Exploring How Curcumin Can Counteract Toxin Effects in Fish Muscles

Jim Crocker
13th May, 2024

Exploring How Curcumin Can Counteract Toxin Effects in Fish Muscles

Image Source: Natural Science News, 2024

Key Findings

  • Researchers at Sichuan Agricultural University studied the effects of the toxin OTA on fish muscle development
  • Curcumin, found in turmeric, was identified as a substance that can counteract the muscle growth inhibition caused by OTA
  • The study used both lab cell cultures and live fish to show that curcumin can support healthy muscle development despite OTA presence
Ochratoxin A (OTA) is a mycotoxin that can be found in a variety of food sources, including aquafeeds, posing a serious health threat to both animals and humans who consume contaminated products. In aquaculture, OTA contamination is particularly concerning as it can lead to growth retardation and damage to the intestinal barriers in fish, as evidenced by studies in juvenile grass carp[2]. This toxin is produced by certain types of fungi that can grow on food and feed ingredients under specific conditions, such as those found during the ripening of dry-cured meats[3]. The risks associated with OTA are not only limited to direct toxicity but also include its potential to cause oxidative stress and disrupt the gut microbiota, leading to further health complications[4]. In response to these challenges, researchers from Sichuan Agricultural University have recently conducted a study to explore the developmental toxicity of OTA and to identify a natural substance that could mitigate its harmful effects[1]. Their investigation led them to curcumin (Cur), a compound found in turmeric, which showed the most promise in counteracting the effects of OTA on myoblast proliferation. Myoblasts are the precursor cells to muscle tissue, and their growth is crucial for maintaining healthy muscle development in animals, including fish. The study focused on two main objectives: to understand the extent of OTA's myotoxicity and to evaluate the protective effects of curcumin against this toxin. Researchers employed both in vitro (test tube or culture dish) and in vivo (living organism) methods to conduct their experiments. In the laboratory, myoblast cells were treated with OTA to observe the toxin's direct effects on cell proliferation. Curcumin was then added to the culture to assess whether it could reverse the negative impact of OTA. The results from the in vitro experiments were promising, showing that curcumin could indeed alleviate the inhibitory effects of OTA on myoblast proliferation. Encouraged by these findings, the researchers moved on to in vivo studies, where they treated live organisms with the toxin and then attempted to counteract its effects with curcumin. The in vivo part of the research provided a more comprehensive understanding of how OTA and curcumin interact within a living system. The findings from this study are significant as they offer a potential solution to the problem of OTA contamination in aquafeeds. By incorporating curcumin into the diets of fish, aquaculture operations may be able to reduce the toxic effects of OTA and support healthier and more robust growth. This could have a direct impact on food safety and the economic viability of fish farming industries. Moreover, the research builds on previous studies that have highlighted the dangers of OTA and the need for effective strategies to mitigate its impact. For instance, previous research has shown that certain fermented foods, like Tibetan kefir, can help alleviate OTA-induced intestinal toxicity in mice[4]. The current study expands on this by identifying another natural product, curcumin, that offers protective benefits against OTA's toxic effects, specifically targeting muscle cells. In summary, the study from Sichuan Agricultural University has taken a significant step forward in understanding how natural substances like curcumin can be used to combat the harmful effects of OTA. This research not only contributes to the body of knowledge on mycotoxin mitigation but also provides practical applications for improving the safety and quality of aquaculture products. While further research is needed to fully understand the mechanisms by which curcumin exerts its protective effects and to confirm its efficacy in different species and environmental conditions, the study offers a promising avenue for reducing the risks associated with OTA contamination in the food chain.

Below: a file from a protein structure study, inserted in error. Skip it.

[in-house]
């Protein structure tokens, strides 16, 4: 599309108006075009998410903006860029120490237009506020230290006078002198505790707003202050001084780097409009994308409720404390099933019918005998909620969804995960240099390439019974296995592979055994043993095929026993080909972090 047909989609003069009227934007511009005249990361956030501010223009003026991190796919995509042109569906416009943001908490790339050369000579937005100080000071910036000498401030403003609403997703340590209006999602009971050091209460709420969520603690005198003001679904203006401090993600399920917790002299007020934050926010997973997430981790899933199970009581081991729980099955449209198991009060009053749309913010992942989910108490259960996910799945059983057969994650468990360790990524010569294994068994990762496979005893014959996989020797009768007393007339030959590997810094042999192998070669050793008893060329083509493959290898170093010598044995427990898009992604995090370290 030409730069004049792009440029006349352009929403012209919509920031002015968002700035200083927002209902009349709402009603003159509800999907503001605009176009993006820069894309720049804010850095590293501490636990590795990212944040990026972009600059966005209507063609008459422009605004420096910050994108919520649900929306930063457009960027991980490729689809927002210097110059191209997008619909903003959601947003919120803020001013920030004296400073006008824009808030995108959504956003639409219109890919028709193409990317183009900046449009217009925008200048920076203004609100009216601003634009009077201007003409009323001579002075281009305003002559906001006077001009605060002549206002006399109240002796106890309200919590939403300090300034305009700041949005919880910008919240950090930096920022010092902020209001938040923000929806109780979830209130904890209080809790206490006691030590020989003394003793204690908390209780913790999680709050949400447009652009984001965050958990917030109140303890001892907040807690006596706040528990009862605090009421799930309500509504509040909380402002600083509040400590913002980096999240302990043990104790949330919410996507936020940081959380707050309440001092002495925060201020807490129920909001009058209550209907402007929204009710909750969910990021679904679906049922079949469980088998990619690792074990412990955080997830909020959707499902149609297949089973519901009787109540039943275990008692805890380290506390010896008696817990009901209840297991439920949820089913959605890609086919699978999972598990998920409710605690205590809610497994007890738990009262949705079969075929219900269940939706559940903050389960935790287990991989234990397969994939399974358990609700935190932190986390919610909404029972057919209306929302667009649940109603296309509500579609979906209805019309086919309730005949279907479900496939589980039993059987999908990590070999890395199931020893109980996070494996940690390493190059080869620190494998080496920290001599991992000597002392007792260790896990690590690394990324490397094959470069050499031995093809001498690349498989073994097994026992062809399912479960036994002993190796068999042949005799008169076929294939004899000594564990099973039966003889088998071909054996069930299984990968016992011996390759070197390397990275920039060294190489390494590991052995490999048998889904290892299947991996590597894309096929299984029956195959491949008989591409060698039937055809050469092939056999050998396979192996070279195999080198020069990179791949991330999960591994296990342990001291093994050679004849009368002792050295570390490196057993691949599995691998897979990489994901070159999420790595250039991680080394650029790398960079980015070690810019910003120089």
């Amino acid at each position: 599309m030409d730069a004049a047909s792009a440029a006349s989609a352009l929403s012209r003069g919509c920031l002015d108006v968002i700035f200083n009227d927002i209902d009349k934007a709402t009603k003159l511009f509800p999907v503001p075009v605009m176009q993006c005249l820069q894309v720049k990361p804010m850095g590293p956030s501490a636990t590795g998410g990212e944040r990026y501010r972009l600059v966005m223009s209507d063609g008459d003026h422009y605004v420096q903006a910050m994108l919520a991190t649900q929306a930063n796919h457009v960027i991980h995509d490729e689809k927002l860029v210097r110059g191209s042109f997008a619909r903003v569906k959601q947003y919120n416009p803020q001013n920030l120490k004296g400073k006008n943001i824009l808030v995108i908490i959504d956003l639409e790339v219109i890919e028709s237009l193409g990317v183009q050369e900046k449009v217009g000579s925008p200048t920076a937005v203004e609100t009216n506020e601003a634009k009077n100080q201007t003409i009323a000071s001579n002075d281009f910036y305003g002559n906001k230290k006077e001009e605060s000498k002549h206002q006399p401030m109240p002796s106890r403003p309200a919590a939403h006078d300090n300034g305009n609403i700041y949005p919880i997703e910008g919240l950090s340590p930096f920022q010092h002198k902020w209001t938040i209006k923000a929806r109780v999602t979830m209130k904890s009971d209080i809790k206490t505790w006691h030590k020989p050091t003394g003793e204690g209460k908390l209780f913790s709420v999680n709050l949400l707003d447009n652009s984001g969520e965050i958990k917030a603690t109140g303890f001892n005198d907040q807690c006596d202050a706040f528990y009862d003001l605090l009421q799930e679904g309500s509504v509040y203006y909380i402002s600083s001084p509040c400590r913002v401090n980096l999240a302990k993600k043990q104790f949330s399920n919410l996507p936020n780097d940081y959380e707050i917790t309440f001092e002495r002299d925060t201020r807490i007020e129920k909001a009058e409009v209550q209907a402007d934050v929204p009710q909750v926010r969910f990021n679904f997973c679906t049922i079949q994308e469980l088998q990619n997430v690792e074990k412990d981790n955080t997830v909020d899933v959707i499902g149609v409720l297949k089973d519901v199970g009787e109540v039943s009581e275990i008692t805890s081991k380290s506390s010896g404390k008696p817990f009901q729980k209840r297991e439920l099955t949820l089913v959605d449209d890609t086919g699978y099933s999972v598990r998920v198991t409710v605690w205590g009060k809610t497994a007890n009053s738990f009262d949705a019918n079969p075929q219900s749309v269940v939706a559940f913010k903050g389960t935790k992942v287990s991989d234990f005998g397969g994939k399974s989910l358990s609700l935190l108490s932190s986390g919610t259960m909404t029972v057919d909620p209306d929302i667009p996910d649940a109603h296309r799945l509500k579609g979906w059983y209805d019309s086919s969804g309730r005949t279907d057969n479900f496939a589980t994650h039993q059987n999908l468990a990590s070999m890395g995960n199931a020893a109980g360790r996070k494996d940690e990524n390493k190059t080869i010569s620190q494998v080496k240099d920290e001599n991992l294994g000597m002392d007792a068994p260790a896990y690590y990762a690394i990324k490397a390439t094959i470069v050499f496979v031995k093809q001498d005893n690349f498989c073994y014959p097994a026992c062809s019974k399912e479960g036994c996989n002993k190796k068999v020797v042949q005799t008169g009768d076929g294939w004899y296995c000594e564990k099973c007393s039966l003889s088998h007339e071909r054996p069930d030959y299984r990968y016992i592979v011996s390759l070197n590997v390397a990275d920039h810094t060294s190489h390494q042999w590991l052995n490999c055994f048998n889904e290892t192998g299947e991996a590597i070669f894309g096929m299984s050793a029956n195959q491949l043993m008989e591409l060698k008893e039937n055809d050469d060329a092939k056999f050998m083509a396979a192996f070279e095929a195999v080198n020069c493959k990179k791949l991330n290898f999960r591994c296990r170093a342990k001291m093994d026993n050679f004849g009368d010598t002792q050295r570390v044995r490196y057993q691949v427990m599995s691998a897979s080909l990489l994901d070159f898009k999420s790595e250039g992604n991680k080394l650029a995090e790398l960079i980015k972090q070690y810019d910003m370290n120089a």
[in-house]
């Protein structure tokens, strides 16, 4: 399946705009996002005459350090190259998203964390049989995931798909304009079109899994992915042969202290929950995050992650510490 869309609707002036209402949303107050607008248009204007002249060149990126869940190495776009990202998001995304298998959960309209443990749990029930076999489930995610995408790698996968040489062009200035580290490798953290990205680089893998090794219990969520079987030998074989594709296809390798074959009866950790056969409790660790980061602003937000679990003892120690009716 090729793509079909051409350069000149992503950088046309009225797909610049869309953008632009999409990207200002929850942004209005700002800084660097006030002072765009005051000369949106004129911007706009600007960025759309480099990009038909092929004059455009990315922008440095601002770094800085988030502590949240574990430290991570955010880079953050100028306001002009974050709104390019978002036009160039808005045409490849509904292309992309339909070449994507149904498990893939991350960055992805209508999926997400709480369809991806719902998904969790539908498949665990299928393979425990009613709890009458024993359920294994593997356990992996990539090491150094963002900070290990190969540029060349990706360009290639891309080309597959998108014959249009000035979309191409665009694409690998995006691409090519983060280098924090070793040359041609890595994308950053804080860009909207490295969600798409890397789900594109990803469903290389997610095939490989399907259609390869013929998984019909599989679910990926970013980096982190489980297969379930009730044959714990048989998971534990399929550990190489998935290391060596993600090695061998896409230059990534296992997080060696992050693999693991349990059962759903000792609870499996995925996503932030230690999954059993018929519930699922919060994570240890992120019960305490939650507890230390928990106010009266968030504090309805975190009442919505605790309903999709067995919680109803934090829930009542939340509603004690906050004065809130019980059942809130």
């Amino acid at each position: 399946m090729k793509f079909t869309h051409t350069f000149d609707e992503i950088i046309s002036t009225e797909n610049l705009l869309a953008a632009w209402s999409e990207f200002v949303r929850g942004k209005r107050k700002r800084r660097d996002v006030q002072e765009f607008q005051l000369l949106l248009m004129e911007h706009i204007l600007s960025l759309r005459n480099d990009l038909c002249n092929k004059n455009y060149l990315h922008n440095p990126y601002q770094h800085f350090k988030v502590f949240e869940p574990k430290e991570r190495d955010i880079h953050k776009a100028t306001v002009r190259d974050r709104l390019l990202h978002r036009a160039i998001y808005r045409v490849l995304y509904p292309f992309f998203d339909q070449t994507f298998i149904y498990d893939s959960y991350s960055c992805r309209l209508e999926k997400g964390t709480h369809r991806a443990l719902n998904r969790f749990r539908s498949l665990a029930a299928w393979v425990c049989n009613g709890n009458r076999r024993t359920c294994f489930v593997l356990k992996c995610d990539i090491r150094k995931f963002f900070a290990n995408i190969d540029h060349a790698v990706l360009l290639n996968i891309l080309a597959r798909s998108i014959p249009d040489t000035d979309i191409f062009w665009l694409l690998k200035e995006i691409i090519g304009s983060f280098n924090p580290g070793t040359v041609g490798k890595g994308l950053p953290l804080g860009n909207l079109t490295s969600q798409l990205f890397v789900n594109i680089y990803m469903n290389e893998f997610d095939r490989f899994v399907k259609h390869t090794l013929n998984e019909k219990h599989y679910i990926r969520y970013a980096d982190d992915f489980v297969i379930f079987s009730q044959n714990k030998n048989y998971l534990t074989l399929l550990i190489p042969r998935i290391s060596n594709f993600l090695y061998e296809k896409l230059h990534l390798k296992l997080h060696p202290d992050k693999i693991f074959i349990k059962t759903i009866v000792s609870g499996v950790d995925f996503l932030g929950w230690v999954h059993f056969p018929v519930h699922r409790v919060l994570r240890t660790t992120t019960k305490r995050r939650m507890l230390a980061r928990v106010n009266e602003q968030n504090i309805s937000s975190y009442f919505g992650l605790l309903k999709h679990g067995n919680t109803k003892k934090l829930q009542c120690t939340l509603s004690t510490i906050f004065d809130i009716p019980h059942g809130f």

BiotechAnimal ScienceMarine Biology


Main Study

1) Unveiling the emerging role of curcumin to alleviate ochratoxin A-induced muscle toxicity in grass carp (Ctenopharyngodon idella): in vitro and in vivo studies

Published 12th May, 2024


Related Studies

2) Effects of Dietary Ochratoxin A on Growth Performance and Intestinal Apical Junctional Complex of Juvenile Grass Carp (Ctenopharyngodon idella).


3) Effects of environmental conditions and substrate on growth and ochratoxin A production by Penicillium verrucosum and Penicillium nordicum: Relative risk assessment of OTA in dry-cured meat products.


4) Protective effects of Tibetan kefir in mice with ochratoxin A-induced cecal injury.


Related Articles

An unhandled error has occurred. Reload 🗙